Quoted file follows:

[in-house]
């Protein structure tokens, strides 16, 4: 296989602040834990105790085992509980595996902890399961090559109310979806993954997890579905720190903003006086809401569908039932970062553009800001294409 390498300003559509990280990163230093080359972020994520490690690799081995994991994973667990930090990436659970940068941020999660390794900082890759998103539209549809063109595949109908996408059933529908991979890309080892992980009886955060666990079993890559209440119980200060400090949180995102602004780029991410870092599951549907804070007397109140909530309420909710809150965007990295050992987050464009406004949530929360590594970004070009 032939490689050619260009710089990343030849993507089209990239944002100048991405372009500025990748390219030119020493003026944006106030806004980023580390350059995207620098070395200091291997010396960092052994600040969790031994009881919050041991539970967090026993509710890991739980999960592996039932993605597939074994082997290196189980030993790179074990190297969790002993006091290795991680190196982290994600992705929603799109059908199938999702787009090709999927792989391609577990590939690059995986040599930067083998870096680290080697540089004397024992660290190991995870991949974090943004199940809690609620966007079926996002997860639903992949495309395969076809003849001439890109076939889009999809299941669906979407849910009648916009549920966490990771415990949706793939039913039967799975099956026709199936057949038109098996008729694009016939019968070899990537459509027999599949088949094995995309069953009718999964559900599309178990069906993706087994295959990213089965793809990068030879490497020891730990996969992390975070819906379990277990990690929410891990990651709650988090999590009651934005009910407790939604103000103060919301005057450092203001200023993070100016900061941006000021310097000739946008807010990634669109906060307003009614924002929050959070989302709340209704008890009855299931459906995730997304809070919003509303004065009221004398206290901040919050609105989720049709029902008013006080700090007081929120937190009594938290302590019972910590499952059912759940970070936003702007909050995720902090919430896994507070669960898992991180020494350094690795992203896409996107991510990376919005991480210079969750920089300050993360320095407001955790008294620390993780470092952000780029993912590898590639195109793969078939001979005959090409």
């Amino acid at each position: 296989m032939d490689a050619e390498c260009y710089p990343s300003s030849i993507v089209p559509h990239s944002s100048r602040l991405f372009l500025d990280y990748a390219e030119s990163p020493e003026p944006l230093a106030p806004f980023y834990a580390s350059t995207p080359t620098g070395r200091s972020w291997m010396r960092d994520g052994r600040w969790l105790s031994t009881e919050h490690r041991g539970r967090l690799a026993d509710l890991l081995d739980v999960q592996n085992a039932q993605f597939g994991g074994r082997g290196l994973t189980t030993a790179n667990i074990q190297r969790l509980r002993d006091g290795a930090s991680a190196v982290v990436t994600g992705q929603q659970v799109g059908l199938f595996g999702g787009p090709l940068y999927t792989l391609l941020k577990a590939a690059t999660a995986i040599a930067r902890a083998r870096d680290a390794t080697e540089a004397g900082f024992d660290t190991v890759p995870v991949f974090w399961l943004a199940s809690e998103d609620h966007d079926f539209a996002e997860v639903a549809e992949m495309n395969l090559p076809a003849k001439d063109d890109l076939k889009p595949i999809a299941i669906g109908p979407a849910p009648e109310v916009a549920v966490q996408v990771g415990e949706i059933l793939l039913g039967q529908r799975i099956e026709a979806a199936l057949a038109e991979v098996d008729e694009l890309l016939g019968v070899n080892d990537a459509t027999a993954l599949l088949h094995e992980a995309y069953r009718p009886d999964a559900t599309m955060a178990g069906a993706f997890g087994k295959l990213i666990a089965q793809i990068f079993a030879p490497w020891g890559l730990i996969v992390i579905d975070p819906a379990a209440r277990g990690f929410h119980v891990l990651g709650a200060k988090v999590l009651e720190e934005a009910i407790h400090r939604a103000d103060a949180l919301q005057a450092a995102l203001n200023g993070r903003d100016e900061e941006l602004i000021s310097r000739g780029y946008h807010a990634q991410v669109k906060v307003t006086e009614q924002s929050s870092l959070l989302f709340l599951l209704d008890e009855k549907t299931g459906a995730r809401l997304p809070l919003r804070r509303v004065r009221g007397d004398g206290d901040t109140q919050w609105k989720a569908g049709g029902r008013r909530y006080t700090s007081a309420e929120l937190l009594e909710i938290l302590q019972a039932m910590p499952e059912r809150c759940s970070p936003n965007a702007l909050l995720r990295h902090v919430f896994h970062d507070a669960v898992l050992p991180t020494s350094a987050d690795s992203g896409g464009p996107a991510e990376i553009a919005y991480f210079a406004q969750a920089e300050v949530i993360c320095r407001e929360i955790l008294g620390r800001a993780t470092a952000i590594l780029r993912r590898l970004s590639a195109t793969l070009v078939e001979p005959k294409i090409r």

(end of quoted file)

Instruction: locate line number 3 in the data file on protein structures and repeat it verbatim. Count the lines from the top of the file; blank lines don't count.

């Amino acid at each position: 296989m032939d490689a050619e390498c260009y710089p990343s300003s030849i993507v089209p559509h990239s944002s100048r602040l991405f372009l500025d990280y990748a390219e030119s990163p020493e003026p944006l230093a106030p806004f980023y834990a580390s350059t995207p080359t620098g070395r200091s972020w291997m010396r960092d994520g052994r600040w969790l105790s031994t009881e919050h490690r041991g539970r967090l690799a026993d509710l890991l081995d739980v999960q592996n085992a039932q993605f597939g994991g074994r082997g290196l994973t189980t030993a790179n667990i074990q190297r969790l509980r002993d006091g290795a930090s991680a190196v982290v990436t994600g992705q929603q659970v799109g059908l199938f595996g999702g787009p090709l940068y999927t792989l391609l941020k577990a590939a690059t999660a995986i040599a930067r902890a083998r870096d680290a390794t080697e540089a004397g900082f024992d660290t190991v890759p995870v991949f974090w399961l943004a199940s809690e998103d609620h966007d079926f539209a996002e997860v639903a549809e992949m495309n395969l090559p076809a003849k001439d063109d890109l076939k889009p595949i999809a299941i669906g109908p979407a849910p009648e109310v916009a549920v966490q996408v990771g415990e949706i059933l793939l039913g039967q529908r799975i099956e026709a979806a199936l057949a038109e991979v098996d008729e694009l890309l016939g019968v070899n080892d990537a459509t027999a993954l599949l088949h094995e992980a995309y069953r009718p009886d999964a559900t599309m955060a178990g069906a993706f997890g087994k295959l990213i666990a089965q793809i990068f079993a030879p490497w020891g890559l730990i996969v992390i579905d975070p819906a379990a209440r277990g990690f929410h119980v891990l990651g709650a200060k988090v999590l009651e720190e934005a009910i407790h400090r939604a103000d103060a949180l919301q005057a450092a995102l203001n200023g993070r903003d100016e900061e941006l602004i000021s310097r000739g780029y946008h807010a990634q991410v669109k906060v307003t006086e009614q924002s929050s870092l959070l989302f709340l599951l209704d008890e009855k549907t299931g459906a995730r809401l997304p809070l919003r804070r509303v004065r009221g007397d004398g206290d901040t109140q919050w609105k989720a569908g049709g029902r008013r909530y006080t700090s007081a309420e929120l937190l009594e909710i938290l302590q019972a039932m910590p499952e059912r809150c759940s970070p936003n965007a702007l909050l995720r990295h902090v919430f896994h970062d507070a669960v898992l050992p991180t020494s350094a987050d690795s992203g896409g464009p996107a991510e990376i553009a919005y991480f210079a406004q969750a920089e300050v949530i993360c320095r407001e929360i955790l008294g620390r800001a993780t470092a952000i590594l780029r993912r590898l970004s590639a195109t793969l070009v078939e001979p005959k294409i090409r």